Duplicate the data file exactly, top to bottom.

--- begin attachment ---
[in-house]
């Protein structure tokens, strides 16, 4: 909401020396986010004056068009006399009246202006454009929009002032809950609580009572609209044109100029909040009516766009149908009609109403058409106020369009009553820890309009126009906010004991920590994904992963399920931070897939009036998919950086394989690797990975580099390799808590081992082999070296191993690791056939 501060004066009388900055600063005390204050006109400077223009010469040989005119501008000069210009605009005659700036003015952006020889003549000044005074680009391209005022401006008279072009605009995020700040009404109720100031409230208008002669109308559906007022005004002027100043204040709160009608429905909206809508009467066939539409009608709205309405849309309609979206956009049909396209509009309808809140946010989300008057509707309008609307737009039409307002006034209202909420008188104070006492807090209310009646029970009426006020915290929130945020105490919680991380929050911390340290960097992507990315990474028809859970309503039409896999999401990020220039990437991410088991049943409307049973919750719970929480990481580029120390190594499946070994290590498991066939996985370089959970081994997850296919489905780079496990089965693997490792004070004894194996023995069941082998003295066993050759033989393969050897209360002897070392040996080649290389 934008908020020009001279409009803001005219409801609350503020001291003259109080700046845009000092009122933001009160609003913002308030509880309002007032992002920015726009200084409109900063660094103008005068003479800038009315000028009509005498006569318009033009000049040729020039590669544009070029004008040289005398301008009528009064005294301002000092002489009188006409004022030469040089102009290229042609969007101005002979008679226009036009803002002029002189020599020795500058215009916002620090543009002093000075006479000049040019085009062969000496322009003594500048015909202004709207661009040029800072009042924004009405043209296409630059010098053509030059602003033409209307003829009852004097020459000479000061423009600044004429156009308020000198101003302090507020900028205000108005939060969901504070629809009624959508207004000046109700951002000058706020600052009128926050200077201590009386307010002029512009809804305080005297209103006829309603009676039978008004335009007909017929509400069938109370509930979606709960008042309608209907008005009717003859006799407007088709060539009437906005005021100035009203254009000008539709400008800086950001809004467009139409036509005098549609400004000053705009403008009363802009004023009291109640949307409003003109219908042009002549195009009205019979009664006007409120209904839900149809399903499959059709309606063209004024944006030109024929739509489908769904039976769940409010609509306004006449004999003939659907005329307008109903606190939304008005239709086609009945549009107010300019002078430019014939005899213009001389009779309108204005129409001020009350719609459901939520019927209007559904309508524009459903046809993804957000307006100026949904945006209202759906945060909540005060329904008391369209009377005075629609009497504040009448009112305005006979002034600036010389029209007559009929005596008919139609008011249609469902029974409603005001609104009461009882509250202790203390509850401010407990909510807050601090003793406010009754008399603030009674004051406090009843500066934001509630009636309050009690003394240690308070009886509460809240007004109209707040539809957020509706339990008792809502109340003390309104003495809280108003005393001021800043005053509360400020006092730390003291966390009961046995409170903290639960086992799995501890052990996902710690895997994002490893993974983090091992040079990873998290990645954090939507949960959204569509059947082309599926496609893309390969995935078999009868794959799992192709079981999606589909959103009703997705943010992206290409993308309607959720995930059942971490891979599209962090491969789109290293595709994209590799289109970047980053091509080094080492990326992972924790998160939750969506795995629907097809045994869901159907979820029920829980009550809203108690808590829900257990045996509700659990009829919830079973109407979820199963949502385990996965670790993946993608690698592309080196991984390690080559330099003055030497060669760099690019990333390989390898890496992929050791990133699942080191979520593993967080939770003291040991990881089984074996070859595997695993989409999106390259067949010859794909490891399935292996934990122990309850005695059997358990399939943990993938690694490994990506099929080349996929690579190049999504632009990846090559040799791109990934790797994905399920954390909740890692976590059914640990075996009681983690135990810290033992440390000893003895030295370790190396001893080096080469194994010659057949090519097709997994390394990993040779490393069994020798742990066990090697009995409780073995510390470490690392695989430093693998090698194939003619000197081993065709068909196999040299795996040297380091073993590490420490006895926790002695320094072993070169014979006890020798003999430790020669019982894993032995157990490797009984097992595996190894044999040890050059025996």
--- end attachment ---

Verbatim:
[in-house]
């Protein structure tokens, strides 16, 4: 909401020396986010004056068009006399009246202006454009929009002032809950609580009572609209044109100029909040009516766009149908009609109403058409106020369009009553820890309009126009906010004991920590994904992963399920931070897939009036998919950086394989690797990975580099390799808590081992082999070296191993690791056939 501060004066009388900055600063005390204050006109400077223009010469040989005119501008000069210009605009005659700036003015952006020889003549000044005074680009391209005022401006008279072009605009995020700040009404109720100031409230208008002669109308559906007022005004002027100043204040709160009608429905909206809508009467066939539409009608709205309405849309309609979206956009049909396209509009309808809140946010989300008057509707309008609307737009039409307002006034209202909420008188104070006492807090209310009646029970009426006020915290929130945020105490919680991380929050911390340290960097992507990315990474028809859970309503039409896999999401990020220039990437991410088991049943409307049973919750719970929480990481580029120390190594499946070994290590498991066939996985370089959970081994997850296919489905780079496990089965693997490792004070004894194996023995069941082998003295066993050759033989393969050897209360002897070392040996080649290389 934008908020020009001279409009803001005219409801609350503020001291003259109080700046845009000092009122933001009160609003913002308030509880309002007032992002920015726009200084409109900063660094103008005068003479800038009315000028009509005498006569318009033009000049040729020039590669544009070029004008040289005398301008009528009064005294301002000092002489009188006409004022030469040089102009290229042609969007101005002979008679226009036009803002002029002189020599020795500058215009916002620090543009002093000075006479000049040019085009062969000496322009003594500048015909202004709207661009040029800072009042924004009405043209296409630059010098053509030059602003033409209307003829009852004097020459000479000061423009600044004429156009308020000198101003302090507020900028205000108005939060969901504070629809009624959508207004000046109700951002000058706020600052009128926050200077201590009386307010002029512009809804305080005297209103006829309603009676039978008004335009007909017929509400069938109370509930979606709960008042309608209907008005009717003859006799407007088709060539009437906005005021100035009203254009000008539709400008800086950001809004467009139409036509005098549609400004000053705009403008009363802009004023009291109640949307409003003109219908042009002549195009009205019979009664006007409120209904839900149809399903499959059709309606063209004024944006030109024929739509489908769904039976769940409010609509306004006449004999003939659907005329307008109903606190939304008005239709086609009945549009107010300019002078430019014939005899213009001389009779309108204005129409001020009350719609459901939520019927209007559904309508524009459903046809993804957000307006100026949904945006209202759906945060909540005060329904008391369209009377005075629609009497504040009448009112305005006979002034600036010389029209007559009929005596008919139609008011249609469902029974409603005001609104009461009882509250202790203390509850401010407990909510807050601090003793406010009754008399603030009674004051406090009843500066934001509630009636309050009690003394240690308070009886509460809240007004109209707040539809957020509706339990008792809502109340003390309104003495809280108003005393001021800043005053509360400020006092730390003291966390009961046995409170903290639960086992799995501890052990996902710690895997994002490893993974983090091992040079990873998290990645954090939507949960959204569509059947082309599926496609893309390969995935078999009868794959799992192709079981999606589909959103009703997705943010992206290409993308309607959720995930059942971490891979599209962090491969789109290293595709994209590799289109970047980053091509080094080492990326992972924790998160939750969506795995629907097809045994869901159907979820029920829980009550809203108690808590829900257990045996509700659990009829919830079973109407979820199963949502385990996965670790993946993608690698592309080196991984390690080559330099003055030497060669760099690019990333390989390898890496992929050791990133699942080191979520593993967080939770003291040991990881089984074996070859595997695993989409999106390259067949010859794909490891399935292996934990122990309850005695059997358990399939943990993938690694490994990506099929080349996929690579190049999504632009990846090559040799791109990934790797994905399920954390909740890692976590059914640990075996009681983690135990810290033992440390000893003895030295370790190396001893080096080469194994010659057949090519097709997994390394990993040779490393069994020798742990066990090697009995409780073995510390470490690392695989430093693998090698194939003619000197081993065709068909196999040299795996040297380091073993590490420490006895926790002695320094072993070169014979006890020798003999430790020669019982894993032995157990490797009984097992595996190894044999040890050059025996």